FETs I
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Quantum 1/f noise in GaN FETs, HFETs, MODFETs, and their oscillators' phase noise
Peter H. Handel, Amanda M. Hall, Hadis Morkoç
GaN-based FETs, HFETs and MODFETs are ideally suited for use in high-power amplifiers and oscillators, due to their large band gap and high operating voltages. According to the quantum 1/f theory, the larger effective mass implied for the carriers also leads to lower fundamental 1/f noise and to lower resulting phase noise close to the carrier frequency. We have therefore studied the quantum 1/f noise sources in the channel and in the gate insulation. For the channel, a combination of conventional and coherent Quantum 1/f Effect (Q1/fE) is present, with the conventional Q1/fE dominant in the sub-threshold part of the channel toward the drain. It turns out that the quantum 1/f parameter "s" that determines the fraction of the two forms of Q1/fE, is no longer increasing proportionally to the width of the device w, when the latter exceeds the length of the channel. A logarithmic dependence on w is obtained for s instead. This is why an extremely large width w does not automatically lead to coherent Q1/fE in HFETs. Conventional Q1/fE applies for the gate insulation, with contributions of the much larger piezoelectric Q1/fE in spontaneously polarized AlGaN, if gate leakage is present. The noise figure is calculated, including all contributions. Finally, the minimal expected oscillator phase noise is calculated from the Q1/fE in the dissipative elements, even for perfectly linear amplifiers, by multiplication with the inverse fourth power of the quality factor, as was first done by us for quartz in 1979.
Accumulation of hot phonons in GaN and related structures
Arvydas Matulionis, Ilona Matulionien?
Interaction of hot electrons with longitudinal optical (LO) phonons and the resultant accumulation of the phonons is investigated in the GaN-based channels subjected to high electric fields. Physical background of microwave noise technique for experimental investigation of hot phonons is described. The technique is applied to the 2DEG and 3DEG channels located in AlGaN/GaN and AlGaN/AlN/GaN heterostructures and silicon-doped GaN. The noise technique has yielded the pioneering result on the hot-phonon lifetime in the standard AlGaN/GaN channel of interest for microwave power transistors; the result is confirmed later by independent time-resolved intersubband absorption technique. At the high electron density, typical for 2DEG channels, the hot-phonon lifetime is independent of the lattice temperature; the lifetime is essentially shorter as compared with the values for bulk GaN at a low electron density. The dependence of lifetime on electron density available from time-resolved Raman hot-phonon lifetime measurements is discussed in terms of plasmon-assisted disintegration of LO-phonon-like quasiparticles launched by high-energy electrons.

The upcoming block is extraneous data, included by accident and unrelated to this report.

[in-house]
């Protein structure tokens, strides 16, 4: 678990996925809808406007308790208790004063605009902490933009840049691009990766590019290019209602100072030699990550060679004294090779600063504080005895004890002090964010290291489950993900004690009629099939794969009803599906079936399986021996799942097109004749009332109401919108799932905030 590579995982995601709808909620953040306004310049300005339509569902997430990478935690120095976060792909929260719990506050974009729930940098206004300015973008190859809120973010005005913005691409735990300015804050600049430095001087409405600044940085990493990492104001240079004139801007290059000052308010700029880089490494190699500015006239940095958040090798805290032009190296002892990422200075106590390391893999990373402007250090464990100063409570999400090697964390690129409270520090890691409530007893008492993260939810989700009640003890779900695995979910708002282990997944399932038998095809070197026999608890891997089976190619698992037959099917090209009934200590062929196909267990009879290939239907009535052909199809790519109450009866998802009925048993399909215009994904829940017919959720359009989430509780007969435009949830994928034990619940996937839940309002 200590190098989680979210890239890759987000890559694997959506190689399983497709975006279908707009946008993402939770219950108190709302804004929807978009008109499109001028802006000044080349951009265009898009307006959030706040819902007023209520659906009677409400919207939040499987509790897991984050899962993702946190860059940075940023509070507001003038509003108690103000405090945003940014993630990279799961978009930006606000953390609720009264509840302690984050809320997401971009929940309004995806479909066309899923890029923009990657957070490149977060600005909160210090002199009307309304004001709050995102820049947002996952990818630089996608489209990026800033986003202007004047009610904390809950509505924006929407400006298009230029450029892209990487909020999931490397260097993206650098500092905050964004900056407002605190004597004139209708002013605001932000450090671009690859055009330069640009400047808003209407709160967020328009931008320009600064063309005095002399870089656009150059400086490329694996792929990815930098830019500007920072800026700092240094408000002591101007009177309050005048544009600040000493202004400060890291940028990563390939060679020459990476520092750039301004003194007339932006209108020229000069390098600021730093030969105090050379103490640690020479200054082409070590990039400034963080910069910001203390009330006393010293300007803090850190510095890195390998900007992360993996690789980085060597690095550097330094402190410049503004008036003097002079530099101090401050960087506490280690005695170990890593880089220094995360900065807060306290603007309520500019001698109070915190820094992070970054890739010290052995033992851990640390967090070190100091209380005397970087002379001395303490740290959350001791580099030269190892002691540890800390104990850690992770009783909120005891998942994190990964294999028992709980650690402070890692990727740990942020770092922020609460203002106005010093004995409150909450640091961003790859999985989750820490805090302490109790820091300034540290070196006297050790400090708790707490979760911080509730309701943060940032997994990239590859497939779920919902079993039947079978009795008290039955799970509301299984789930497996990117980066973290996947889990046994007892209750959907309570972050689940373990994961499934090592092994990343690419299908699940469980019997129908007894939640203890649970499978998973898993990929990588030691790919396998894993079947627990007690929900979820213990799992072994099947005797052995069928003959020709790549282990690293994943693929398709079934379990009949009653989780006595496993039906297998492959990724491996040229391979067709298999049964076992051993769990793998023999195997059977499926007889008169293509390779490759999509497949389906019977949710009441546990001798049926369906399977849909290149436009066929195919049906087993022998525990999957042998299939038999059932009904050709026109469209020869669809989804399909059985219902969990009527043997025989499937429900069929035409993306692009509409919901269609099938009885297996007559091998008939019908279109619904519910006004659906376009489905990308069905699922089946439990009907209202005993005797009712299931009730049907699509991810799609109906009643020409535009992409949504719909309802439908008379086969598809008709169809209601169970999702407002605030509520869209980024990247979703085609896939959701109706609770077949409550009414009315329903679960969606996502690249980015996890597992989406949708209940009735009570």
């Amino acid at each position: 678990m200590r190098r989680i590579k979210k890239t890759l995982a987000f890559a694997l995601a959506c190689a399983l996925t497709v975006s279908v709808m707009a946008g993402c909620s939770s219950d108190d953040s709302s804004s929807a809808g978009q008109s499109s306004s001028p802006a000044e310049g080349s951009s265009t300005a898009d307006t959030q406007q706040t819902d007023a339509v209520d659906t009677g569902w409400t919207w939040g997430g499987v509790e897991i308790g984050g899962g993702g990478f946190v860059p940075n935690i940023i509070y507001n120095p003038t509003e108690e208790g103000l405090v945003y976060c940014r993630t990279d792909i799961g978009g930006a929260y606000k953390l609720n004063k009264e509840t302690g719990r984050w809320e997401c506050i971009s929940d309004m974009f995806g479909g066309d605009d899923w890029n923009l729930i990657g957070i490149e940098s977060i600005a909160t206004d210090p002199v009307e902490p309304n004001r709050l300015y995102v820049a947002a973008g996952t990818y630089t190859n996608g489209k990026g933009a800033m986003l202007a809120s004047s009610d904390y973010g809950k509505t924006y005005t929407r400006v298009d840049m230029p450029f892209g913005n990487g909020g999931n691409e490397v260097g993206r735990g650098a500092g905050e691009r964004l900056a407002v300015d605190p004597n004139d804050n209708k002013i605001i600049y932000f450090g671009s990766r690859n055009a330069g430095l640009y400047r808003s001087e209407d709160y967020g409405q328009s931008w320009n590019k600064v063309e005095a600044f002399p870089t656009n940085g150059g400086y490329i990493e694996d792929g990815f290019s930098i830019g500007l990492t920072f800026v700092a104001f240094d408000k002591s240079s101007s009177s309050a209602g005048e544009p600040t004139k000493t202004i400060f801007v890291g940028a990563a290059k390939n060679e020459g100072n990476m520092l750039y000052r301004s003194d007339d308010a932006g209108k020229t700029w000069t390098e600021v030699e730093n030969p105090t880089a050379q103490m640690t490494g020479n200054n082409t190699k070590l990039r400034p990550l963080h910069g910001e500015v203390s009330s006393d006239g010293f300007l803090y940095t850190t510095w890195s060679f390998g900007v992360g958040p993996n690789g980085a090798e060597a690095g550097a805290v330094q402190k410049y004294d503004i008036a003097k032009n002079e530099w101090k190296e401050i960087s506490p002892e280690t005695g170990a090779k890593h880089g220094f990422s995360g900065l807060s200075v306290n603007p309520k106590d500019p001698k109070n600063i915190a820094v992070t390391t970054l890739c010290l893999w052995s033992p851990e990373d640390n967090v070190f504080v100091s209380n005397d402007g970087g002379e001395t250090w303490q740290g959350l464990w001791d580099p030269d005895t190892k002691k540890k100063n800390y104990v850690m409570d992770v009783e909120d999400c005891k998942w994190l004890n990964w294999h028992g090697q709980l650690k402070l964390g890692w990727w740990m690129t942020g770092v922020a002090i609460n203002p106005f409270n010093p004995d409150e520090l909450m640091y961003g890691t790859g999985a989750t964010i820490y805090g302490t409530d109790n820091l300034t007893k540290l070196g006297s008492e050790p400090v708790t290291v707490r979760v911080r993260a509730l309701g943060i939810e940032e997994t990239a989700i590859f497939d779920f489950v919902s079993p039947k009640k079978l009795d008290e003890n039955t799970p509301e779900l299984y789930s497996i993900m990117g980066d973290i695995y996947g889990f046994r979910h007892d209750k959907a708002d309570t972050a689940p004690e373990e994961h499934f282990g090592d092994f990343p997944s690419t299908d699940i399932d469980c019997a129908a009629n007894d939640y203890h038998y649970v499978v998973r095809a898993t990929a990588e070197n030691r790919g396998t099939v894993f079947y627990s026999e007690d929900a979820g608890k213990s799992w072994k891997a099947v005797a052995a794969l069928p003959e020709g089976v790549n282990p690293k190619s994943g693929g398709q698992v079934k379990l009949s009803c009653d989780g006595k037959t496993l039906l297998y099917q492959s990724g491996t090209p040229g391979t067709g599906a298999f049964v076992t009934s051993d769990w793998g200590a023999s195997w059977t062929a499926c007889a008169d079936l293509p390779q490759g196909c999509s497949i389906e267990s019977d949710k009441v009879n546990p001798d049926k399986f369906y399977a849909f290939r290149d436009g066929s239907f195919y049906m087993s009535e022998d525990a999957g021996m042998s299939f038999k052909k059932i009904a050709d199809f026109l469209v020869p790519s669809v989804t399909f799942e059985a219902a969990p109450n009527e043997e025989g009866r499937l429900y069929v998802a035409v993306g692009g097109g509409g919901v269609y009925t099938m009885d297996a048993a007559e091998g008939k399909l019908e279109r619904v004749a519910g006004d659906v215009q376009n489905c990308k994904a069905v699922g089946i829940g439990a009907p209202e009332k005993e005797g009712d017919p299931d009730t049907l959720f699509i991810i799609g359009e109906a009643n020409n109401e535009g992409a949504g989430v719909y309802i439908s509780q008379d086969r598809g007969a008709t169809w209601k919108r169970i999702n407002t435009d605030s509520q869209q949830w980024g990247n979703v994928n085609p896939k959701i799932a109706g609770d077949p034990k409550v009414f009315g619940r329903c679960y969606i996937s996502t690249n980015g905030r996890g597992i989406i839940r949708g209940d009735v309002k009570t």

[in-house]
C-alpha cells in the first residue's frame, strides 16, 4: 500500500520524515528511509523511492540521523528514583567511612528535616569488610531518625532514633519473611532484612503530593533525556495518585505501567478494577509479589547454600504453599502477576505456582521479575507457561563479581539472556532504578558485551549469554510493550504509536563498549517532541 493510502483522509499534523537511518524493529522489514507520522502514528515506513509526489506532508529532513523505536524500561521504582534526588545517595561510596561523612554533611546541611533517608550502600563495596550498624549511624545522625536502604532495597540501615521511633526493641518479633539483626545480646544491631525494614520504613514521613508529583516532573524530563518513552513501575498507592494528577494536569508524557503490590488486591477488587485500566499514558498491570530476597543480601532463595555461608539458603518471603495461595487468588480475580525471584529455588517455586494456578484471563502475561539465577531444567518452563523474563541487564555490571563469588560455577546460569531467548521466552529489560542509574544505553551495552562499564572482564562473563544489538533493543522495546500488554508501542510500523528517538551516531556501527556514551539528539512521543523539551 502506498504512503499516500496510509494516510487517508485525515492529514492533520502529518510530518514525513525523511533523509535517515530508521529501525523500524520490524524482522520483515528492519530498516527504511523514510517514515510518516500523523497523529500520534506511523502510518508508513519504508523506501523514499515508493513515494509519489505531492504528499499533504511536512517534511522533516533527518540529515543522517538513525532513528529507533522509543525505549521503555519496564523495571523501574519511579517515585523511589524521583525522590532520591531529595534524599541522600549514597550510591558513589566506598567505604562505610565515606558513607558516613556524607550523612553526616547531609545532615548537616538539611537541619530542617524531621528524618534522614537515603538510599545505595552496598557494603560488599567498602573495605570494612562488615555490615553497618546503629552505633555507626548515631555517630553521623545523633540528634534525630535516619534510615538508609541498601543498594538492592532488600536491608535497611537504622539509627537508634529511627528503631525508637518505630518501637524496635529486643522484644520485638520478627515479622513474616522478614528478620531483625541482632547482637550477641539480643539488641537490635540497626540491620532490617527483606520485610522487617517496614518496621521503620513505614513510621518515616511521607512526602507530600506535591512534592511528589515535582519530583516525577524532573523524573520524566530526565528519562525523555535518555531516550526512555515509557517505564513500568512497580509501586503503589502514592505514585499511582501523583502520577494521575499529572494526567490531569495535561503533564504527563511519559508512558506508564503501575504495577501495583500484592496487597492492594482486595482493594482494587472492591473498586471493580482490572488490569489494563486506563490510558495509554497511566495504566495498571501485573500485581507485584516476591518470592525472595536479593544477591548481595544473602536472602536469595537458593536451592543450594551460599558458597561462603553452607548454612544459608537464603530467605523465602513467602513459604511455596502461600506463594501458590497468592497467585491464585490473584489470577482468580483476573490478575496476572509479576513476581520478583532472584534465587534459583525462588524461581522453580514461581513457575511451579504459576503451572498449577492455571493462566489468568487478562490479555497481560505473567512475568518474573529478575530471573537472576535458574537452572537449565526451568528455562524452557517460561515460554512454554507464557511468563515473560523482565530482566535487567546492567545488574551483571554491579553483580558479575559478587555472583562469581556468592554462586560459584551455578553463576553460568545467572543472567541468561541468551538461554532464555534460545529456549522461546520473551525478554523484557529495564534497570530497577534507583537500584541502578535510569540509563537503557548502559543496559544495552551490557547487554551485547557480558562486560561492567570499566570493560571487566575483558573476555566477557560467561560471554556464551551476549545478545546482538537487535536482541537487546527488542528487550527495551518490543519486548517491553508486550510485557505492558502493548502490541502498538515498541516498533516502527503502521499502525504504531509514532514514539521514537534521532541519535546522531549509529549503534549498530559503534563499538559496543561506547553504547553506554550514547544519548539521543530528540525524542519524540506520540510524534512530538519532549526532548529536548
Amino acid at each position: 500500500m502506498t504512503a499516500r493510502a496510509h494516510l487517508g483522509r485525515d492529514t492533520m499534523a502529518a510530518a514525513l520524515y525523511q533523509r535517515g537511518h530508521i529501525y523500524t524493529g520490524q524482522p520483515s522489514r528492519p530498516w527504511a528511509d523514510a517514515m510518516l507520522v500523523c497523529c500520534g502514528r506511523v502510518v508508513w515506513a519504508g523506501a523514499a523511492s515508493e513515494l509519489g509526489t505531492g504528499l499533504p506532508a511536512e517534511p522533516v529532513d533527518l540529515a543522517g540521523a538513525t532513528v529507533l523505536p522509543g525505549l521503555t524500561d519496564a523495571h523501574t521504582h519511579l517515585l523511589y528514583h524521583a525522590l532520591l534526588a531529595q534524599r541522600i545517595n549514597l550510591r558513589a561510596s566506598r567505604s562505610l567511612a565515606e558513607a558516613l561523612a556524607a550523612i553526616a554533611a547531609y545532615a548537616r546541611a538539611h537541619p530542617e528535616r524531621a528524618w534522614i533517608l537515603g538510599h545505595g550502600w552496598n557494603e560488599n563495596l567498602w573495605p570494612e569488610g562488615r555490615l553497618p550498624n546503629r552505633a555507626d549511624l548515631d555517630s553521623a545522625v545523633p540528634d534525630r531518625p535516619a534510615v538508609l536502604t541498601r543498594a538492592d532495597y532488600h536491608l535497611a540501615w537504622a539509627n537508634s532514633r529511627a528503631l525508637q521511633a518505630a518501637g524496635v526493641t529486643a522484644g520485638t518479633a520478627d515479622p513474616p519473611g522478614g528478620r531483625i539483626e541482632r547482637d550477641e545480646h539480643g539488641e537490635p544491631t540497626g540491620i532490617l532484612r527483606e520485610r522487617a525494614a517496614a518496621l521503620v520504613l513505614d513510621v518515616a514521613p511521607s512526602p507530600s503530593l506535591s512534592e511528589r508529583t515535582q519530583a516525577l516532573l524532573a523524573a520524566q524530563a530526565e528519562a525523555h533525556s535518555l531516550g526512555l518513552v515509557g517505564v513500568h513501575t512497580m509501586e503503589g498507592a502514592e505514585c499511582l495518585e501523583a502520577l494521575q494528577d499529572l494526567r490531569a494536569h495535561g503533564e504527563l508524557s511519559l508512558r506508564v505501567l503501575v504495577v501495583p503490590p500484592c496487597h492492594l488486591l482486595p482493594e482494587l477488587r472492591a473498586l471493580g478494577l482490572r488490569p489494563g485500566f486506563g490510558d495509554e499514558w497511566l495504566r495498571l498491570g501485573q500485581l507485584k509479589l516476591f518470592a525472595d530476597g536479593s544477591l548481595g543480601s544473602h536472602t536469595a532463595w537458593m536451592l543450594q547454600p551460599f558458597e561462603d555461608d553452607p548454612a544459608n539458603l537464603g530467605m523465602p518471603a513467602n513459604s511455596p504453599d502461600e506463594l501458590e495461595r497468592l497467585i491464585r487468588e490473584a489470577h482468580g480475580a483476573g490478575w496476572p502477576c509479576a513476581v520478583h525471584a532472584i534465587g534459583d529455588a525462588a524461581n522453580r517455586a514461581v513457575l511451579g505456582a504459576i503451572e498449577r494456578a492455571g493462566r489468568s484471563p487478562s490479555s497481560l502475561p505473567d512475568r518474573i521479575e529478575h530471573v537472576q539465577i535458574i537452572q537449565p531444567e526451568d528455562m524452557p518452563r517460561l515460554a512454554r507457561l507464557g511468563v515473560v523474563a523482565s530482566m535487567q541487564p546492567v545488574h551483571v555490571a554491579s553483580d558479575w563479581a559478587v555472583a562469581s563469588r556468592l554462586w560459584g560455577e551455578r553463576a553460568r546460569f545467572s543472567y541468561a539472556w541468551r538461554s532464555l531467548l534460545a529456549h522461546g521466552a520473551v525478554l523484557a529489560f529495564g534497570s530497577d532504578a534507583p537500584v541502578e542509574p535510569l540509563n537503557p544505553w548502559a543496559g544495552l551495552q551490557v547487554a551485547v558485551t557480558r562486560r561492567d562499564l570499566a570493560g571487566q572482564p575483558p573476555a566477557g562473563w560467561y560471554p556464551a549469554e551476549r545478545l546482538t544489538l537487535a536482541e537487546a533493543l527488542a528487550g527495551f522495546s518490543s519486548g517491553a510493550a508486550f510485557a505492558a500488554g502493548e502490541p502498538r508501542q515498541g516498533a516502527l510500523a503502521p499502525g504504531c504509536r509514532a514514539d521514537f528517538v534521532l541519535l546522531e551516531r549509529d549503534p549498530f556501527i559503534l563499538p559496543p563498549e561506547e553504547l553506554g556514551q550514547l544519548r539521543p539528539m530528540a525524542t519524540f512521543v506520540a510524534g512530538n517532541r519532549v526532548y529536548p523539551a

Subpicosecond time-resolved Raman studies of LO phonons in GaN
K. T. Tsen, Juliann G. Kiang, D. K. Ferry, et al.
Subpicosecond time-resolved Raman spectroscopy has been used to measure the lifetime of the LO phonon mode in GaN at T = 300K for photoexcited electron-hole pair density ranging from 1016cm-3 to 2x1019 cm-3. The lifetime has been found to decrease from 2.5 ps, at the lowest density to 0.35 ps, at the highest density. Our experimental findings should help resolve the recent controversy over the lifetime of LO phonon mode in GaN.
AlGaN/GaN MODFET regrown by rf-MBE on MOCVD templates
J. Xie, H. Morkoç, L. Zhou, et al.
AlGaN/GaN devices are typically grown on foreign substrates such as SiC and sapphire due to lack of commercial bulk GaN. Metalorganic chemical vapor deposition (MOCVD) is a widely used method for growth of GaN templates for these structures even for other growth methods. Because the growth temperature during molecular beam epitaxy (MBE) is low, dislocation motion is hindered leading to a high dislocation density, particularly pure edge type, when grown directly on foreign substrates. On the other hand, low background doping, sharp interface and well-controlled growth rate allow MBE to grow high performance modulation doped field effect transistor (MODFET) structures on MOCVD GaN templates. However, the regrowth interface in this case has been reported to act as a parallel channel unless Zn-doped GaN templates were used. [J. Appl. Phys. v92 p338] In this paper we report on the control of the regrowth interface of GaN/AlGaN MODFETs by rf-assisted MBE on GaN templates prepared by MOCVD. We have found that the defective parallel channel at the regrowth interface could be effectively eliminated by a proper growth procedure and pre-cleaning using KOH combined with high temperature (800oC) thermal annealing in vacuum. Reflection high energy electron diffraction (RHEED) was used to monitor the interface quality to a first order during the initial growth stages. Electrical and structural properties at the regrowth interface were analyzed by capacitance-voltage (CV) measurements and transmission electron microscopy (TEM). Al0.3Ga0.7N/GaN MODFET structures grown under the optimized conditions exhibited a maximum transconductance of 230 mA/mm for a 1&mgr;m gate length.